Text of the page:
Sun Eater: Act One
Written by Dylan Sprouse with Joe Harris
Illustrated by Diego Yapur
Colored by D.C. Alonso
Lettered by Saida Temofonte
Original Character Designs by Rael Lyra
Published by Heavy Metal and Diga Studios
In Sun Eater: Act One, readers are introduced to Kveldulf Bjalfisson, also known as Garm Goldwolf. Even if you think you know this story, the lycanthrope is emerging onto the comic page from Norse Mythology with gory style, thanks to some stellar character design and a narrative that deftly binds the personal to the historical for a singular story that will surely stick with you.
Not either; but rather, BOTH
Here’s the thing about lycanthropy stories: they can either be used to emphasize the division between the two “personas,” or they can be used to collapse the binary and underscore that man and wolf are not so different.
Sun Eater is decidedly the latter.
But the real trick Sun Eater performs is that by the final pages, one realizes that in spite of the fact that Bjalfisson has indeed turned himself into a (quite literal) monster, that may have been his only choice: how else could he hope to rise to the level of power enjoyed by King Harald Fairhair?
Fairhair has stolen Bjalfisson’s son and added him to his ranks of adopted children: a “found family” that actually serves Fairhair’s political agenda – unifying his kingdom under the single word “Norway.” As such, Bjalfisson makes good thematic sense as an antagonist to King Fairhair – who better to confront homogenization than a lycanthrope?
This theme carries through to every aspect of the book. For one, there’s the fact that the story is told not just through sequential narrative chapters, but through short prose stories, as well. These integrated prose pieces often directly pick up elements from the sequential narrative chapters and develop them in interesting, singular ways.
A perfect example is the way the hunters called by King Fairhair to hunt down the now-monstrous Bjalfisson are introduced on the final page of the first comic chapter. Soon afterwards, the second chapter opens with a short prose story that details the meeting between the King and his five hunters. The content of the conversation is effectively conveyed via prose, but the images of the hunters loom large in the mind’s eye of the reader, having been introduced visually just a few pages before.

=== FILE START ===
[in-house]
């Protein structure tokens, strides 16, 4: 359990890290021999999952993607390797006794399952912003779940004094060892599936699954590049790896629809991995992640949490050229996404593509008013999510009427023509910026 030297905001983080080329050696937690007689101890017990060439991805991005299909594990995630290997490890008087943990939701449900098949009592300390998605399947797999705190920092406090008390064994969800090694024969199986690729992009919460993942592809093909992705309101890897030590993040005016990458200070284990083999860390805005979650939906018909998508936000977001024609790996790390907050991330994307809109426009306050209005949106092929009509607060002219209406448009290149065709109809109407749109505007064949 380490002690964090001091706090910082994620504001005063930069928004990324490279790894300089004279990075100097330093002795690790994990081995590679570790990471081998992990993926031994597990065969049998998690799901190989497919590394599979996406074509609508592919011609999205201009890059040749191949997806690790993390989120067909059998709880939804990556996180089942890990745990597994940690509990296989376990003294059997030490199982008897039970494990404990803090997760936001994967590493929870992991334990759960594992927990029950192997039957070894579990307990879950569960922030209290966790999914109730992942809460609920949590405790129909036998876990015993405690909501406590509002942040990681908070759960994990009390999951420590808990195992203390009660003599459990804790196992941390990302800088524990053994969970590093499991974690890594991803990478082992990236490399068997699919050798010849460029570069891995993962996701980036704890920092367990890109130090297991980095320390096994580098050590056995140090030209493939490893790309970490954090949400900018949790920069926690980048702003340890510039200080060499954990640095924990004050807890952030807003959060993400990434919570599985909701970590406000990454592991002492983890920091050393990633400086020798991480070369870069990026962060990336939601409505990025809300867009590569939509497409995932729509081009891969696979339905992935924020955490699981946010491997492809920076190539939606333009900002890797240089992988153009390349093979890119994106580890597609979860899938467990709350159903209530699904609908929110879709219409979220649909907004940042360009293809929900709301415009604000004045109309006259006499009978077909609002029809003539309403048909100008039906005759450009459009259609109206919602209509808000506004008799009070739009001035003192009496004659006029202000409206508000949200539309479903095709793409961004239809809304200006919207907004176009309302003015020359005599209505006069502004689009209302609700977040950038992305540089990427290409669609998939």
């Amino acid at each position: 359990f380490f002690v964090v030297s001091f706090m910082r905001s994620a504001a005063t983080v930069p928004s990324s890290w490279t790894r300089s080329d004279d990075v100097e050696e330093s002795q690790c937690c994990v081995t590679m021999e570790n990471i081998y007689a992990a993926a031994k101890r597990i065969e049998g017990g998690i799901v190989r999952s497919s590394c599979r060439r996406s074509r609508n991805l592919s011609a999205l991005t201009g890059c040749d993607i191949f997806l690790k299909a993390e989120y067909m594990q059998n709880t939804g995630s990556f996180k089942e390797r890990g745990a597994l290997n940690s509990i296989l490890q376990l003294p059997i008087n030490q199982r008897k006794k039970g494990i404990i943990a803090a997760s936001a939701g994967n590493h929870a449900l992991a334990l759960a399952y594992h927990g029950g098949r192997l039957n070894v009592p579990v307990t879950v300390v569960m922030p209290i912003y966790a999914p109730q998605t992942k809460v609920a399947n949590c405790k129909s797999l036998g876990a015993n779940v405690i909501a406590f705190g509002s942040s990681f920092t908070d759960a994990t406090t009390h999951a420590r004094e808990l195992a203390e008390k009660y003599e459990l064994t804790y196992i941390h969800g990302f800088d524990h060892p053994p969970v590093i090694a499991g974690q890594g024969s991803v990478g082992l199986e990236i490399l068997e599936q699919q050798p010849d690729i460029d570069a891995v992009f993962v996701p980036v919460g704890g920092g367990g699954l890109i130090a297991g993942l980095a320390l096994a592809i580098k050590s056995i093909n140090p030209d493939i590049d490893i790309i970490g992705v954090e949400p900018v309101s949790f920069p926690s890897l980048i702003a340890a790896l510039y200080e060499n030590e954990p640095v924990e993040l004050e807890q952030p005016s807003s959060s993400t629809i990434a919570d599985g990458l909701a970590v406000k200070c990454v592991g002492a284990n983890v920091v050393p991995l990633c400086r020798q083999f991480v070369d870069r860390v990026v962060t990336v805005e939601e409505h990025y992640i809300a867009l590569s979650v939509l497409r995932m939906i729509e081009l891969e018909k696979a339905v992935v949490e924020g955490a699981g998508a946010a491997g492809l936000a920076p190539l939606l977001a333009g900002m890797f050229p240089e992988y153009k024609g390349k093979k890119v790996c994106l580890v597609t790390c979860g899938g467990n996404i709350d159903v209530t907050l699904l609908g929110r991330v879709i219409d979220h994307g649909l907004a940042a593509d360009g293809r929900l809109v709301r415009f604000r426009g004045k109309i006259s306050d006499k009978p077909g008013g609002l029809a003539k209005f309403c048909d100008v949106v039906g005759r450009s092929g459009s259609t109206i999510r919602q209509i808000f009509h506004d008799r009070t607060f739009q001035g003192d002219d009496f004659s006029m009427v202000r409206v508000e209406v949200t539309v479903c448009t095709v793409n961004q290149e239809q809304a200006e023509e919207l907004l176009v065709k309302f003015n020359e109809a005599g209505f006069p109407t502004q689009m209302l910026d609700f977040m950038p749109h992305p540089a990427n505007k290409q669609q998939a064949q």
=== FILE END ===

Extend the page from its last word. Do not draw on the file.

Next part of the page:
Throughout Act One, the sequential narrative and prose story elements work in tandem, with one being inextricable from the other. And there’s another part of Sun Eater that’s intertwined, as well: the personal with the mythological.
As Sun Eater writer Sprouse told The Beat in an interview last year, this is a deeply personal story for him. An integral aspect of Bjalfisson’s character is his addiction to mushrooms, and Sprouse explained to The Beat that “Kveldulf is actually based [his] my mother and her own struggles with drug addiction.”
In other words, Sun Eater is an intensely personal story that explores themes like how addiction in a parent affects the next generation. However, Norse mythology has been seamlessly grafted to this deeply intimate story, creating something that is not quite either mythology or personal history, but rather, both.
With additional art by Simone Bianchi, Brian Stelfreeze, and Carlo Magno, Sun Eater: Act One is a unique and fantastic tale that’s aesthetically pleasing from the first page to the last. Featuring a narrative that keeps you guessing (by way of seriously thematic development rather than cheap thrills), this dark tale is worth investigating for yourself.
Sun Eater: Act One is available at a local comic shop or public library near you.
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The first act of the multi-medium story incorporates lycanthropy at a molecular level.
The post REVIEW: Not either, but rather BOTH in SUN EATER: ACT ONE appeared first on The Beat.The BeatRead More